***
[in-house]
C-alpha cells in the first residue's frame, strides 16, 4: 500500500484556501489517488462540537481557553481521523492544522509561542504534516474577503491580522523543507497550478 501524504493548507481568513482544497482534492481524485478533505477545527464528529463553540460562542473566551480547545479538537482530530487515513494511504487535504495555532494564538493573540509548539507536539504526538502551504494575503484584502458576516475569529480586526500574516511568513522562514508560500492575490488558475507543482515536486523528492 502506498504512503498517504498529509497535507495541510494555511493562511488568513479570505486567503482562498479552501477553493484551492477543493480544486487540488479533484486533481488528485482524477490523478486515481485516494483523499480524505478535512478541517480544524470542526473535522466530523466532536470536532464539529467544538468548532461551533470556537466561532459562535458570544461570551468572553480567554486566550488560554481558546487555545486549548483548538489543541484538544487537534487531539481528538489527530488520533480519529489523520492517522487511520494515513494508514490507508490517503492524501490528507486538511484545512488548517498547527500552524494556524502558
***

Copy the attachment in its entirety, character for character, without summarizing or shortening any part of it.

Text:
[in-house]
C-alpha cells in the first residue's frame, strides 16, 4: 500500500484556501489517488462540537481557553481521523492544522509561542504534516474577503491580522523543507497550478 501524504493548507481568513482544497482534492481524485478533505477545527464528529463553540460562542473566551480547545479538537482530530487515513494511504487535504495555532494564538493573540509548539507536539504526538502551504494575503484584502458576516475569529480586526500574516511568513522562514508560500492575490488558475507543482515536486523528492 502506498504512503498517504498529509497535507495541510494555511493562511488568513479570505486567503482562498479552501477553493484551492477543493480544486487540488479533484486533481488528485482524477490523478486515481485516494483523499480524505478535512478541517480544524470542526473535522466530523466532536470536532464539529467544538468548532461551533470556537466561532459562535458570544461570551468572553480567554486566550488560554481558546487555545486549548483548538489543541484538544487537534487531539481528538489527530488520533480519529489523520492517522487511520494515513494508514490507508490517503492524501490528507486538511484545512488548517498547527500552524494556524502558